Su nombramiento puede considerarse un gran logro para la visibilidad de la traducción. ¡Miguel Sáenz es, así, merecedor de las más sentidas felicitaciones de parte de la comunidad traductora, no sólo española sino mundial!

 **

On 22 November 2012, the literary translator Miguel Sáenz was elected a member of the Real Academia Española (RoyalSpanishAcademy), the leading such body in the Spanish-speaking world. See: Elsa Fernández-Santos, ‘El traductor Miguel Sáenz, elegido académico de la Lengua’ (‘Translator Miguel Sáenz elected language academician’), El País, 23 Nov 2012, international print edn., p. 46:

http://cultura.elpais.com/cultura/2012/11/22/actualidad/1353614625_491968.html .

 Born in 1932, Miguel Saénz has a remarkable range of achievements behind him as a translator. He has published translations into Spanish of works by authors from the German- and English-speaking worlds of the distinction of Goethe, Kafka, Brecht, Conrad, Faulkner or Rushdie. In the last-named case, we may note that he has translated such major works by the Anglo-Indian writer as Midnight’s Children, The Ground Beneath Her Feet and Shalimar the Clown.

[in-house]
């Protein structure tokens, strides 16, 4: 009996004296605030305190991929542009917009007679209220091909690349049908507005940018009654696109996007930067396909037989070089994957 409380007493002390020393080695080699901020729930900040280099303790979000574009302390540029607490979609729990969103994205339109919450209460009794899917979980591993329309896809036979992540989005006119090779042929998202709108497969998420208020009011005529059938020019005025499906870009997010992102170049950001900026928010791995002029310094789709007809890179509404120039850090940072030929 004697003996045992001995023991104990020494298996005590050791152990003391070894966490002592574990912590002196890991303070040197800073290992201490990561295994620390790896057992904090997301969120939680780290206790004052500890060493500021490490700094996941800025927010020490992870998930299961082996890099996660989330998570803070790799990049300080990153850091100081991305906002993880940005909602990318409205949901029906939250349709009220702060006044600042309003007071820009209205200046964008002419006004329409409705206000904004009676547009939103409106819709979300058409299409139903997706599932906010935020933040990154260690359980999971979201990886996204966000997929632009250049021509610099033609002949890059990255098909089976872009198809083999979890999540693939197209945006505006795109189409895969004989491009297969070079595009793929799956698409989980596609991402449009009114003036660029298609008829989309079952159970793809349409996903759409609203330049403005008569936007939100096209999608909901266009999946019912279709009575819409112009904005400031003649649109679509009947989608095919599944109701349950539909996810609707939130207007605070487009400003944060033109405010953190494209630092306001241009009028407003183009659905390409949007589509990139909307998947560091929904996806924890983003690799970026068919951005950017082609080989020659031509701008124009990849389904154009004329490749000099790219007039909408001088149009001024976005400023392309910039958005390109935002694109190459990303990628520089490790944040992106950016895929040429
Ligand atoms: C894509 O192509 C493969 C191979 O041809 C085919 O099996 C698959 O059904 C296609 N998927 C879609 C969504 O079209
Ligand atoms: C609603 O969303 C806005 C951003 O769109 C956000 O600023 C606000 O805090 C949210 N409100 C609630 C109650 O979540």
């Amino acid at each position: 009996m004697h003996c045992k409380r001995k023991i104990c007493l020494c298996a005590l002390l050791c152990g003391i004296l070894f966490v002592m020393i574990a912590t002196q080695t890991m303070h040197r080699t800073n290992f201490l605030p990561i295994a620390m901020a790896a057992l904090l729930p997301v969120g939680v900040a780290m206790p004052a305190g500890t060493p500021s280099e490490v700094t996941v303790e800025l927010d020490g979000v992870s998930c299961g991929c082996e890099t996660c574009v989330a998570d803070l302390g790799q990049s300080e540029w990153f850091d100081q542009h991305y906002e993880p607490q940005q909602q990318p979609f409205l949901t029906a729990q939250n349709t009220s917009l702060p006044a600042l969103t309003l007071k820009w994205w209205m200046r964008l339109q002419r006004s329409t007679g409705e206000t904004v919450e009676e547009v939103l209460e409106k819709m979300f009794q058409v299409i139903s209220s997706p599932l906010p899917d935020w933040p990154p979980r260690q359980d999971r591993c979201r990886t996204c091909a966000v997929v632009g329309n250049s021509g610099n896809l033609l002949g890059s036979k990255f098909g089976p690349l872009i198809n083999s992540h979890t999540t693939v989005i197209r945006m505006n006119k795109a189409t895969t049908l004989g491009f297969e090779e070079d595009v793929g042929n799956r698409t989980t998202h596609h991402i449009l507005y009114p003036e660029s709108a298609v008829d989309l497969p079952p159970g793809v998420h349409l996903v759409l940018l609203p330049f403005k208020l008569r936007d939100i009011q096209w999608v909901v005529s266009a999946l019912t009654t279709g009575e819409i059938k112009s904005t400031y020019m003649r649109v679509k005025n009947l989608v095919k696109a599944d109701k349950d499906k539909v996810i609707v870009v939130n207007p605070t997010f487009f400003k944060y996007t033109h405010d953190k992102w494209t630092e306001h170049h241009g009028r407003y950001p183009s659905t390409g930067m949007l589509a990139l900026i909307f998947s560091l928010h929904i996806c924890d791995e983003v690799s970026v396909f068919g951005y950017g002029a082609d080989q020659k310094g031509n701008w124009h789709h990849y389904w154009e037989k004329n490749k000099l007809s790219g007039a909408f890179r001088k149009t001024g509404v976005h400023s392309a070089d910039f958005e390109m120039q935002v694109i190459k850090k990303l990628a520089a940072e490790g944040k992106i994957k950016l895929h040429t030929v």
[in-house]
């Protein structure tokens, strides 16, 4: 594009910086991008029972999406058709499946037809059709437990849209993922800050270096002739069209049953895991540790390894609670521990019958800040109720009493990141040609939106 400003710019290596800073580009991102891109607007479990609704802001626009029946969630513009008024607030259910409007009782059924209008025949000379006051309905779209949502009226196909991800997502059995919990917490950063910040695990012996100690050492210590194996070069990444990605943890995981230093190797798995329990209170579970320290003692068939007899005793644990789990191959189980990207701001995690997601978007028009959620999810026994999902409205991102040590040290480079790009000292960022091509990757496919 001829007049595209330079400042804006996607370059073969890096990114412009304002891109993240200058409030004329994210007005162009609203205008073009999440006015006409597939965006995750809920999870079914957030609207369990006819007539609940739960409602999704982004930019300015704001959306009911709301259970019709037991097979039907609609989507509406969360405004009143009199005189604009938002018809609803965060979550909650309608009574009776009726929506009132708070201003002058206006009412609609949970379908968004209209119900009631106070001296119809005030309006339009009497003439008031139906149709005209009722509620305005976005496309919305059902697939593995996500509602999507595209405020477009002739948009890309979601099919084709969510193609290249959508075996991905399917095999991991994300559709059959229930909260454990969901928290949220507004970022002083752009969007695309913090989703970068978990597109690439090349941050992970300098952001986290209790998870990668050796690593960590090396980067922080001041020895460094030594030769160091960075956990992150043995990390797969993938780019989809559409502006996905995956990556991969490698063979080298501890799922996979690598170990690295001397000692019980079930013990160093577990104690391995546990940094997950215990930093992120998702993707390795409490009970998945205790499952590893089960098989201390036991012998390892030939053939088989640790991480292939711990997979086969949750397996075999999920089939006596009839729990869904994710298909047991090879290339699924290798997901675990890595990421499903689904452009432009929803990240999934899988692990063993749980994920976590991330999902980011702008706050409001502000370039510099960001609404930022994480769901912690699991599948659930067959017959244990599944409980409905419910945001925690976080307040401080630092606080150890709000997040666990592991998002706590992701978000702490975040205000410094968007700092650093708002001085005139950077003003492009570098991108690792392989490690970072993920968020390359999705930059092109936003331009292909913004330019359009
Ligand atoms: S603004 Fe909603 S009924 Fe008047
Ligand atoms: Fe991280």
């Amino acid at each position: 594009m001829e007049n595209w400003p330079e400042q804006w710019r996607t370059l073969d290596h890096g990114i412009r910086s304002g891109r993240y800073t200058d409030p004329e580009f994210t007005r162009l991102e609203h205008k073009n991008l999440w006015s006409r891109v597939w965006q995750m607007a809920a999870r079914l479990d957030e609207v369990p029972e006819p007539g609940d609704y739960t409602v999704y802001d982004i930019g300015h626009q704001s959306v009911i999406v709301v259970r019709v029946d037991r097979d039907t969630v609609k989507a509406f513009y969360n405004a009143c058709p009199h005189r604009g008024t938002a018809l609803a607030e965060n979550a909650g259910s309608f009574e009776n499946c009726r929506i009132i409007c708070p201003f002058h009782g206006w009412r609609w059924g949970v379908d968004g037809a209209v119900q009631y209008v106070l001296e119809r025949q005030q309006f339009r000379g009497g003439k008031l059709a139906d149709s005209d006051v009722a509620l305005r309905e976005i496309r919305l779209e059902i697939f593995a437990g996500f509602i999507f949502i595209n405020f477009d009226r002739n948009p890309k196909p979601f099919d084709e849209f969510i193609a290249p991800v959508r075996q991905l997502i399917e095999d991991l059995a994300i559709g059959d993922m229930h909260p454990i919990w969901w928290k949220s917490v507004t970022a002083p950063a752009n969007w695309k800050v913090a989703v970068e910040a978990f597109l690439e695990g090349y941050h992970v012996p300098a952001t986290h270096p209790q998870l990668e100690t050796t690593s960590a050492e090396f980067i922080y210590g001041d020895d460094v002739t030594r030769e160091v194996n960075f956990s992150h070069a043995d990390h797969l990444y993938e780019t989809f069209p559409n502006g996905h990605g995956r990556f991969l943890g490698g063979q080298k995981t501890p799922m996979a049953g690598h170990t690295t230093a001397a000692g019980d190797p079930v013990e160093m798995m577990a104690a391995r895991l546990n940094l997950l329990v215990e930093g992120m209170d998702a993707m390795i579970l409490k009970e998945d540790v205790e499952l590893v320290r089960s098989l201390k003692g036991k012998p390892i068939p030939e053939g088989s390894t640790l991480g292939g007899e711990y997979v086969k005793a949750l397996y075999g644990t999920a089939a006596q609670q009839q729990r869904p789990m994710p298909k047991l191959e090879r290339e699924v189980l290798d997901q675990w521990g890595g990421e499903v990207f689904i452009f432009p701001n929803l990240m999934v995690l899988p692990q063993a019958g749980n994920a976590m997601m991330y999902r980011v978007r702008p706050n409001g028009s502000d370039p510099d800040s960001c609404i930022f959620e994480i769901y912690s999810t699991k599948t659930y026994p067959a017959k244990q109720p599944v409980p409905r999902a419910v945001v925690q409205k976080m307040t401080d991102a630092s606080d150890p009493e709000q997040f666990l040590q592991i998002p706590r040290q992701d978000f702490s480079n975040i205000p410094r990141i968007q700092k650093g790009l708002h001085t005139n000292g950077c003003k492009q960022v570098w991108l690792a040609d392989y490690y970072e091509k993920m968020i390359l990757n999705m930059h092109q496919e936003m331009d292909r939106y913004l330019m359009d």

In the on-line version of the El País article, Miguel Sáenz says that in his new capacity, he now plans to make a detailed study of the different Latin American varieties of Spanish – a project which, in his hands, will be of major interest.

 His membership of the Academy may be considered a major achievement for the visibility of translation. Miguel Sáenz now merits the warmest congratulations from the translator community, not only in Spain but worldwide!